Planets that are farther from the sun than the Earth (from the Earth, we can see most of their disks because we spend most of our time in "front" of them as they are illuminated by the sun)
The apparent backward motion of the planets in Earth's sky.
Closest to the sun, smallest, short year-long day, no known moons
Brightest planet in our sky, appears to rotate backwards, has an atmosphere; hottest planet
the third planet from the sun
Reddish color, no geomagnetic field, 2 moons (Phobos & Deimos), largest volcano in the solar system (Olympus Mons), many erosional features suggest that at one time this planet had large quantities of liquid water flowing over its surface.
Largest planet, has a equatorial bulge, has many moons (the four largest were discovered by Galileo and are called Galilean moons--Io, Europa, Callisto, & Ganymede); interior contains metallic hydrogen; has strongest magnetic field in solar system
the largest moon of Jupiter and the largest moon in the solar system (larger than planet Mercury)
Second largest in size after Jupiter and one of the four "gas giants", has 62 moons (largest one is Titan); has a ring system around it containing 12 main rings made of mostly water ice particles;
third "gas giant"; discovered by William Herschel in 1781; sometimes classified as an ice giant; axial tilt is 97.8 degrees so it seems to lie on its side; the coldest planet
most distant planet from the sun; discovered in 1846
A rocky object in orbit around the sun that meets the IAU definition of a SSSB; they can be large enough to be observed from Earth.
An astronomical object in orbit around the sun made of rock and different kinds of ices; meets the IAU definition of an SSSB; when close enough to the sun it forms a coma and tail that are often visible to the unaided eye from Earth.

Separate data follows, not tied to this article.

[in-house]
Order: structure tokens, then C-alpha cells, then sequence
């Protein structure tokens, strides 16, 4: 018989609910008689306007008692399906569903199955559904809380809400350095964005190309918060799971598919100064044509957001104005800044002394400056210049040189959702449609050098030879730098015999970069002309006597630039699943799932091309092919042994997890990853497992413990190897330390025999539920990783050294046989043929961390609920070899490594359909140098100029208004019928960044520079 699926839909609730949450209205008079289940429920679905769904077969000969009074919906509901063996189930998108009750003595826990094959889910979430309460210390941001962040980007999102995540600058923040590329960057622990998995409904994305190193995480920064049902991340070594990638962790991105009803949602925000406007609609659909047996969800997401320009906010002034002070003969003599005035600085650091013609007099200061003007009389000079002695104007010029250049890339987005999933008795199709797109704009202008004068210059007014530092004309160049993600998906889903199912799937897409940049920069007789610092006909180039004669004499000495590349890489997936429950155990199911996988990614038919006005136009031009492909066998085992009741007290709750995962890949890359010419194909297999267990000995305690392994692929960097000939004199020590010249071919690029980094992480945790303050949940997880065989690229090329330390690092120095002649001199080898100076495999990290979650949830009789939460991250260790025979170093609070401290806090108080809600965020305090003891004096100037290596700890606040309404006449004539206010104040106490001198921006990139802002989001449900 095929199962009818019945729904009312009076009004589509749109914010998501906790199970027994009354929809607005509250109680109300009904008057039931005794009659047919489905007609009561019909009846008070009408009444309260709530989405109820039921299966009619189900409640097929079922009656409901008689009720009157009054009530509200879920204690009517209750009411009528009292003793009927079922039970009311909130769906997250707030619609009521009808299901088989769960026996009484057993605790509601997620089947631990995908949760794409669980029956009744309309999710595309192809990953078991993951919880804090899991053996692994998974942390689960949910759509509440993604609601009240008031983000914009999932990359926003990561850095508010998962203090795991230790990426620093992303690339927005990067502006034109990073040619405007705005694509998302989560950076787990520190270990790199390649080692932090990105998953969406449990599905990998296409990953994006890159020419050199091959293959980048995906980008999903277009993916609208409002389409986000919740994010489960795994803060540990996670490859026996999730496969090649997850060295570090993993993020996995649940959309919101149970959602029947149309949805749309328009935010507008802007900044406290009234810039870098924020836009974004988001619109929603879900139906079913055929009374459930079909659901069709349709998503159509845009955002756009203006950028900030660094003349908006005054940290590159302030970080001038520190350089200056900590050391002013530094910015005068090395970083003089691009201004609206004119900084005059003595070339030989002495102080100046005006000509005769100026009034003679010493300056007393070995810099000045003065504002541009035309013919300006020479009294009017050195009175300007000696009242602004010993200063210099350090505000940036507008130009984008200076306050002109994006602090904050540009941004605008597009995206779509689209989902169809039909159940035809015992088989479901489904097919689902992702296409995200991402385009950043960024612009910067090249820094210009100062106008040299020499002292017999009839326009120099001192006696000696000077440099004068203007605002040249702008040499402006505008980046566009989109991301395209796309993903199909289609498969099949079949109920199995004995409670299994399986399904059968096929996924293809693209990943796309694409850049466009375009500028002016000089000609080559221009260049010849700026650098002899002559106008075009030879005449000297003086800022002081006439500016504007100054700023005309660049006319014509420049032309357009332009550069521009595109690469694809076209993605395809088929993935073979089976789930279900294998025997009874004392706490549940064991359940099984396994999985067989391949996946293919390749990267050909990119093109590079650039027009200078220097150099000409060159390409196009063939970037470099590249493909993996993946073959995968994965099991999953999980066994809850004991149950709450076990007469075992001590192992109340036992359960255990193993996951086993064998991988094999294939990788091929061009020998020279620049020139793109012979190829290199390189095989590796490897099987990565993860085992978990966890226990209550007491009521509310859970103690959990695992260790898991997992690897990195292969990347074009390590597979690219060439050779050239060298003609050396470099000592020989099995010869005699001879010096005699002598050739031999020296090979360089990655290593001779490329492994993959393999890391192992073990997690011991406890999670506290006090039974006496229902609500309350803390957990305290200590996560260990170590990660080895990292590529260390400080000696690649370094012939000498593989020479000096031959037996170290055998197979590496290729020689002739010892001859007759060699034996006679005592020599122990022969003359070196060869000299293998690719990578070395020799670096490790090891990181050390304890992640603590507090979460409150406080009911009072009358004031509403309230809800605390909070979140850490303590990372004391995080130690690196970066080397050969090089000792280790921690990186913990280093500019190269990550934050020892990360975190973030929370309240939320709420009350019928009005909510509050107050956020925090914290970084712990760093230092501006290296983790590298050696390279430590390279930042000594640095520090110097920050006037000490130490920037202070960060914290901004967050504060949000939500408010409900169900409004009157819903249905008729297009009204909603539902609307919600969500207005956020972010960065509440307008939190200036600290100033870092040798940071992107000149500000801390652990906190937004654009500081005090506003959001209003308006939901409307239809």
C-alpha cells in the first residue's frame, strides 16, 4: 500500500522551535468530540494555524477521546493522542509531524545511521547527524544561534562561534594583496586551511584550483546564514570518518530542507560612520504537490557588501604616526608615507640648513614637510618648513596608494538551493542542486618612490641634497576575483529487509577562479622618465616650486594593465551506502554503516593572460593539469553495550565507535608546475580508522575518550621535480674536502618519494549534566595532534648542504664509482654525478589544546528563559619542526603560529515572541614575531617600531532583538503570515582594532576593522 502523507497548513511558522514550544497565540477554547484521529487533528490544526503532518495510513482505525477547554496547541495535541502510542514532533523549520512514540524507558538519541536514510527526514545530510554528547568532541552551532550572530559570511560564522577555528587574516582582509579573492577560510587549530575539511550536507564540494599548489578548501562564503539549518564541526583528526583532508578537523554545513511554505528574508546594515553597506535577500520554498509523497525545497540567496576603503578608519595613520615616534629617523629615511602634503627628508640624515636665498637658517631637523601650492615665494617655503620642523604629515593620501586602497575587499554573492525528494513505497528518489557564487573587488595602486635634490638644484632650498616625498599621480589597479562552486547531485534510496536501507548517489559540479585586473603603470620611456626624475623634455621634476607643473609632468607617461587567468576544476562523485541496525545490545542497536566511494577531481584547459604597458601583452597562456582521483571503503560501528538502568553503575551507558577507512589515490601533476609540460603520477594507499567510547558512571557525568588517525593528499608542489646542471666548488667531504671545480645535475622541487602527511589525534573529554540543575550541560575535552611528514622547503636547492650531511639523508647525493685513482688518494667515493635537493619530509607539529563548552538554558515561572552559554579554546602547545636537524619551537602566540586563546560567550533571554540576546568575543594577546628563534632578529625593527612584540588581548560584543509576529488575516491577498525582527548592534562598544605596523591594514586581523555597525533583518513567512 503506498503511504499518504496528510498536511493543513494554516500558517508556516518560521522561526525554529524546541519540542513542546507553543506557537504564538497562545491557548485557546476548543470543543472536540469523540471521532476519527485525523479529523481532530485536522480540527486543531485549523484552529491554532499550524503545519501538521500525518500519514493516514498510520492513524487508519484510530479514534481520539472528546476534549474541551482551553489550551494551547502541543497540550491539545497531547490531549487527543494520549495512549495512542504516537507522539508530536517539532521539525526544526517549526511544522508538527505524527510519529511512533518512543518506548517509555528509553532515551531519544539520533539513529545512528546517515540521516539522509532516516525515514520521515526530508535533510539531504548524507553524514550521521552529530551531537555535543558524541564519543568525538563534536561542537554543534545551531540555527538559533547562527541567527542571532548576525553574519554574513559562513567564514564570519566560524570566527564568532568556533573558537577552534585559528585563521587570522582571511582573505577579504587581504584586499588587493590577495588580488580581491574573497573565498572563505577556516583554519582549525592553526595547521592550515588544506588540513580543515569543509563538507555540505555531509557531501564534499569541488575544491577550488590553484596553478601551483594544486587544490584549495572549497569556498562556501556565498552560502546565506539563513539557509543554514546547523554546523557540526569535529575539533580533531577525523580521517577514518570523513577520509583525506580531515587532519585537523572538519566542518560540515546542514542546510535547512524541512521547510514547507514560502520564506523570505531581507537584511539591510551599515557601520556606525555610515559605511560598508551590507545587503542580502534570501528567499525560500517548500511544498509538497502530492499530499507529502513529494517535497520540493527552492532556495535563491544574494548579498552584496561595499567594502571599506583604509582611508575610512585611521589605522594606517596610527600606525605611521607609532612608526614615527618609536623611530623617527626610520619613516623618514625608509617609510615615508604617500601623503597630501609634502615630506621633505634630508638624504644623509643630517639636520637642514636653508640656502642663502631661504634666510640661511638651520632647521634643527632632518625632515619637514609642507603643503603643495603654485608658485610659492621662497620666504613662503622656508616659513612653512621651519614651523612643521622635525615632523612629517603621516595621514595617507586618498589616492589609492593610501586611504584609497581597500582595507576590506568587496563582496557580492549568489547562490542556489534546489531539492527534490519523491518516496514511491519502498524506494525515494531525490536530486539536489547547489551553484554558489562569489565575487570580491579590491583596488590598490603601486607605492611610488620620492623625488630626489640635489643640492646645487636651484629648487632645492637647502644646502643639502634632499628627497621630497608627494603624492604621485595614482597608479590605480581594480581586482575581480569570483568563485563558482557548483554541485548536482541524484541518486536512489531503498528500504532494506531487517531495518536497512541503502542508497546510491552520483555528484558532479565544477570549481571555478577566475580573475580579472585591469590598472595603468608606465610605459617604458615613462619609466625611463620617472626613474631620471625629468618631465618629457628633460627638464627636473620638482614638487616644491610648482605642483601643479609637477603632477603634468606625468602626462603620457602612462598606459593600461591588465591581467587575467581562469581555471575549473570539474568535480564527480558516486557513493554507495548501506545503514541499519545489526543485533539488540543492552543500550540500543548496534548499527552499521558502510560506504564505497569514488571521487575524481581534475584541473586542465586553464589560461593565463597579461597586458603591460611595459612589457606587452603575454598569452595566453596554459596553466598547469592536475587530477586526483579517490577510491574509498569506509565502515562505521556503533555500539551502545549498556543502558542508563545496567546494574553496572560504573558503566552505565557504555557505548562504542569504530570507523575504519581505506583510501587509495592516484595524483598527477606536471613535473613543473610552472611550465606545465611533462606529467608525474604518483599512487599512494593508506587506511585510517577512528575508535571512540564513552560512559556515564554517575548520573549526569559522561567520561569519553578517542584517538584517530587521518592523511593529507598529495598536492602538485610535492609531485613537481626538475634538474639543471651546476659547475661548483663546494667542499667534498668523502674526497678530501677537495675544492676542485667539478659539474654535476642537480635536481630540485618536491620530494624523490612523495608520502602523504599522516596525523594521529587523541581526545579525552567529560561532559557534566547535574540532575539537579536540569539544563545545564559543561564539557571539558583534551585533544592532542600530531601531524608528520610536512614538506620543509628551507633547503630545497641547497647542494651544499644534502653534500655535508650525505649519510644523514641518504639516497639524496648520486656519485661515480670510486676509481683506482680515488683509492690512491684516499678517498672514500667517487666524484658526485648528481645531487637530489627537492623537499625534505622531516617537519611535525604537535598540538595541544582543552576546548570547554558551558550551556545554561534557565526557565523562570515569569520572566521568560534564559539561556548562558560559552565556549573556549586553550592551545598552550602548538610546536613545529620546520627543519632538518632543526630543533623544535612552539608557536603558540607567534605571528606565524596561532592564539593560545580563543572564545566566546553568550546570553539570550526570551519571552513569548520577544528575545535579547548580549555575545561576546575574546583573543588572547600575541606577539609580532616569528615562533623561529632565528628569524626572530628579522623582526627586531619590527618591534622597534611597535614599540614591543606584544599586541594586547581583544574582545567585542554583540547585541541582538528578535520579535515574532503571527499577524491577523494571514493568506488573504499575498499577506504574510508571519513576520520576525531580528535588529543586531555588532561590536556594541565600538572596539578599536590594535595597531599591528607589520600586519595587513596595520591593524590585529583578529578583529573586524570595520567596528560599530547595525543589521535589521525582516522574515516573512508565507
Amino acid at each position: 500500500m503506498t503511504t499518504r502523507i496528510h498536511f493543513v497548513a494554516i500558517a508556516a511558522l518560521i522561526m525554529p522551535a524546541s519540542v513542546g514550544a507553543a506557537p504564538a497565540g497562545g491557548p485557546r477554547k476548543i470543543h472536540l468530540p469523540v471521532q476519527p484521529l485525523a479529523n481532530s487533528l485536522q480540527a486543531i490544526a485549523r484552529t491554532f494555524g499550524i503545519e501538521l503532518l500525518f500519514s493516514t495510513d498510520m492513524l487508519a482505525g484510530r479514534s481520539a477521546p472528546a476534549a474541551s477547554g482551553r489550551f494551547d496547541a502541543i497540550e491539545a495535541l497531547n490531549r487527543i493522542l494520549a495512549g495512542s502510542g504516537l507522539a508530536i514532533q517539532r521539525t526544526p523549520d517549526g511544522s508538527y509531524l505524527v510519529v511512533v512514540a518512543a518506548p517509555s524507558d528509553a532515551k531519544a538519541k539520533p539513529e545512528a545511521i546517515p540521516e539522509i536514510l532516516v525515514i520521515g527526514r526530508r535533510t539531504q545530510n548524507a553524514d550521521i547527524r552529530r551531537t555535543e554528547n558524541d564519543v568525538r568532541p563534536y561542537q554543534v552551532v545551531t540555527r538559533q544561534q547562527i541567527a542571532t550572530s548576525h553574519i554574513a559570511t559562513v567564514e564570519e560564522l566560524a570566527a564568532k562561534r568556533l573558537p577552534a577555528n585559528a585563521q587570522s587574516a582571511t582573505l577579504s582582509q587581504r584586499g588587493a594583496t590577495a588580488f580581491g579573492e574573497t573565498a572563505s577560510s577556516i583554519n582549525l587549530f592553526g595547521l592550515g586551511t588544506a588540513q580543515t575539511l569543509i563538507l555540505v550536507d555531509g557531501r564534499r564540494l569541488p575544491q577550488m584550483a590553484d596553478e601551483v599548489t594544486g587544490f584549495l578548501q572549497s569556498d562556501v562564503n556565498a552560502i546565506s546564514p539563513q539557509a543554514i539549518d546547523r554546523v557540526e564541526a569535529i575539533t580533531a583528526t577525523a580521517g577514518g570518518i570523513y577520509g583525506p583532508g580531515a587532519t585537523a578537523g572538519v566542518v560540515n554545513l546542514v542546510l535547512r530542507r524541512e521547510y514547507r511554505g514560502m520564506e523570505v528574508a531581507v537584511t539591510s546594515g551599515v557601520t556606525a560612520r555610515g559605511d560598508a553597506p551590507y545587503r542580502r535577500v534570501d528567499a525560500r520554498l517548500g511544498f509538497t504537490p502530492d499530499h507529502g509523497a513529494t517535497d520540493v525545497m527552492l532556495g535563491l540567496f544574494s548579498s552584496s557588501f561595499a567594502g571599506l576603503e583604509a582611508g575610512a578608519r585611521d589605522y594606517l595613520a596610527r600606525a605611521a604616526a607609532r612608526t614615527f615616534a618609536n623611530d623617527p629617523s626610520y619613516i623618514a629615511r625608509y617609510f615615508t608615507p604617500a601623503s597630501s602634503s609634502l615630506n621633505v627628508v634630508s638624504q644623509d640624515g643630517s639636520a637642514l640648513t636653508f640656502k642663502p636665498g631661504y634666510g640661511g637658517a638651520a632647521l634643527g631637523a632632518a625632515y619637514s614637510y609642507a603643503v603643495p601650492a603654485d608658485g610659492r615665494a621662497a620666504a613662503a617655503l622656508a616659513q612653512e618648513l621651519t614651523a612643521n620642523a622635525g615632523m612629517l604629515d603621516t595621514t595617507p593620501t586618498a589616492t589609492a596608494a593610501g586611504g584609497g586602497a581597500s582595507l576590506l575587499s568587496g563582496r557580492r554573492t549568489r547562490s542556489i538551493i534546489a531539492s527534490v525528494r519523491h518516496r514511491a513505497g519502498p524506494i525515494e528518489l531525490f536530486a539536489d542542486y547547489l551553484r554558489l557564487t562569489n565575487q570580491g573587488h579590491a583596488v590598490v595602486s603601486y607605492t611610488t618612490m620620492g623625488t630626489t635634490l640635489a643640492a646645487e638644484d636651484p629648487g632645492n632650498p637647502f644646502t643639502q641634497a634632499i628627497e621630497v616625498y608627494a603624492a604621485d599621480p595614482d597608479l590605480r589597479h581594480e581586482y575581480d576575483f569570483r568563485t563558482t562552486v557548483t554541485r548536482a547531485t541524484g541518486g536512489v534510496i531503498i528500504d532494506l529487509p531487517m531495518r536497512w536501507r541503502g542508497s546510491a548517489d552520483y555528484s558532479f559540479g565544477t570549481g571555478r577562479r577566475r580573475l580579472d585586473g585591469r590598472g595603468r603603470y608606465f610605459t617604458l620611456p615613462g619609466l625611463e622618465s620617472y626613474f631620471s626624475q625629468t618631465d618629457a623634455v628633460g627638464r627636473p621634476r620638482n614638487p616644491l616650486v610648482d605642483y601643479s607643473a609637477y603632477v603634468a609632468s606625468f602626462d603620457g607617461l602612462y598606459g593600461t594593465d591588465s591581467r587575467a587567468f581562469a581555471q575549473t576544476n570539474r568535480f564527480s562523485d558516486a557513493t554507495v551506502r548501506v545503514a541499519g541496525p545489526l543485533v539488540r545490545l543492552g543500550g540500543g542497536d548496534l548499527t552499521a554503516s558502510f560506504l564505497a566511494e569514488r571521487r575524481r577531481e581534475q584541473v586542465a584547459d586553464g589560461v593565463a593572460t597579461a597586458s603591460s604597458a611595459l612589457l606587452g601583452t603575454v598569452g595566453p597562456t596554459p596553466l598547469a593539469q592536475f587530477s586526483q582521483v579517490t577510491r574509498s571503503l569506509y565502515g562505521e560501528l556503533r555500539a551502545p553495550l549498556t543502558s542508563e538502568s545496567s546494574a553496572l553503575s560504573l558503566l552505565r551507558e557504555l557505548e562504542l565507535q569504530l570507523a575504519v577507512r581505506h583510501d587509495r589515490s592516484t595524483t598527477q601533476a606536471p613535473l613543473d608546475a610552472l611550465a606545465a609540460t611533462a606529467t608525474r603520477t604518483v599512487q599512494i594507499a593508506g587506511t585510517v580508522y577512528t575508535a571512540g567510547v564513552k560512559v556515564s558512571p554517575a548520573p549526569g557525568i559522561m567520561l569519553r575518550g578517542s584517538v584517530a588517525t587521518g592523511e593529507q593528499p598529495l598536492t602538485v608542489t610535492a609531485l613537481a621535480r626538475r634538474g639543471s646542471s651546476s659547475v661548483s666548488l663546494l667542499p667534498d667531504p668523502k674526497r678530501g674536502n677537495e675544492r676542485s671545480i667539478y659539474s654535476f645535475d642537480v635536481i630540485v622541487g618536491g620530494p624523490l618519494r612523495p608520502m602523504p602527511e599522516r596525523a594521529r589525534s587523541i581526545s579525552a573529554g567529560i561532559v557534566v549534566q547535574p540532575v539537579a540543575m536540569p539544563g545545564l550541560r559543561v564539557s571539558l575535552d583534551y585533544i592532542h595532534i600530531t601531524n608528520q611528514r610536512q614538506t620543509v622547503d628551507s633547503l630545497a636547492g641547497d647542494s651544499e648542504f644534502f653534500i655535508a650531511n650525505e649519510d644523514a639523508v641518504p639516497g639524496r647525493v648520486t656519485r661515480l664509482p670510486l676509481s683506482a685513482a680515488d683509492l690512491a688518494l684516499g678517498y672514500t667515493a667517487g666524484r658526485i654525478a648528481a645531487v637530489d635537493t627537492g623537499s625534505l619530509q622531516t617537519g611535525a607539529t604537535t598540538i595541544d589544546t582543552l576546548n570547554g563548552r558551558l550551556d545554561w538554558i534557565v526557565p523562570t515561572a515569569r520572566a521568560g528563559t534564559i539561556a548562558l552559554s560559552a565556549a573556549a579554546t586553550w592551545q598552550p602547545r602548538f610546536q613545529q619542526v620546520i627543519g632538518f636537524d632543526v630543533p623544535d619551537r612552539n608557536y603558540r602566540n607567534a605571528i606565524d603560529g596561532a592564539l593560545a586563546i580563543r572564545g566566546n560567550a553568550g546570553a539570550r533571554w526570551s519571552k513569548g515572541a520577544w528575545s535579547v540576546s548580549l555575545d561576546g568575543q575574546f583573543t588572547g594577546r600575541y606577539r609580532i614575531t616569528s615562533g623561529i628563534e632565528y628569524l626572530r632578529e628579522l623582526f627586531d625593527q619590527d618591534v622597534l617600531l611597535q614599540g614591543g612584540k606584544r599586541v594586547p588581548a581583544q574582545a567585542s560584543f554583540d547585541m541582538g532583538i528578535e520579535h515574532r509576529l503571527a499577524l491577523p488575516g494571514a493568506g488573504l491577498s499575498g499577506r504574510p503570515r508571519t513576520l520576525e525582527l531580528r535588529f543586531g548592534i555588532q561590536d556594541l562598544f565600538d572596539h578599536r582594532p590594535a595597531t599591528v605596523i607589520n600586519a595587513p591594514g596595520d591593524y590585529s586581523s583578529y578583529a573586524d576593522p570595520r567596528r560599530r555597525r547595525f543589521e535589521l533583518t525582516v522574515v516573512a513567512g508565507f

A rocky object in orbit around the sun that meets the IAU definition of a SSSB. Unlike an asteroid, this is too small to be observed from Earth.
a meteoroid that falls through the earth's atmosphere and heats up until it glows; also called a shooting star
A meteor large enough to have survived the fall through the atmosphere and hit the ground, larger ones can form craters
Name the 5 dwarf planets
Pluto, Ceres (was previously classified as the largest asteroid), Haumea, Makemake, Eris (which is larger than Pluto)
a wealthy American businessman & astronomer who built Lowell Observatory in order to search for another large planet (like Neptune). He died before finding it.
discovered Pluto in 1929; worked at Lowell Observatory after Lowell died
Name the 4 types of Small Solar System Bodies (SSSB)
Planetary moons, asteroids, comets, meteoroids
Mars & Jupiter
Most asteroids have orbits between these two planets. This region is known as the asteroid belt.
Name 2 large families of asteroids
Trojans and Greeks. These families lie in the same orbit with Jupiter; Greek family is ahead of Jupiter and Trojans are behind Jupiter.
English astronomer who studied comets and noted a regular pattern in the appearance of one bright comet from historical records and successfully predicted its next appearance to be for many years after his death. This comet was named after him.
2 main parts of a comet
head and tail
Comets that appear at regular time intervals; could be as short as many months to several centuries between appearances.
A spherical region of comets that surrounds the solar system.
occur when the earth passes through dusty debris from comets
Near-earth asteroids (NEAS)
Asteroids that closely approach or cross the Earth's orbit.
Is no longer a planet because it has too little mass to clear its orbit of smaller objects, so it fails to meet the definition of a planet.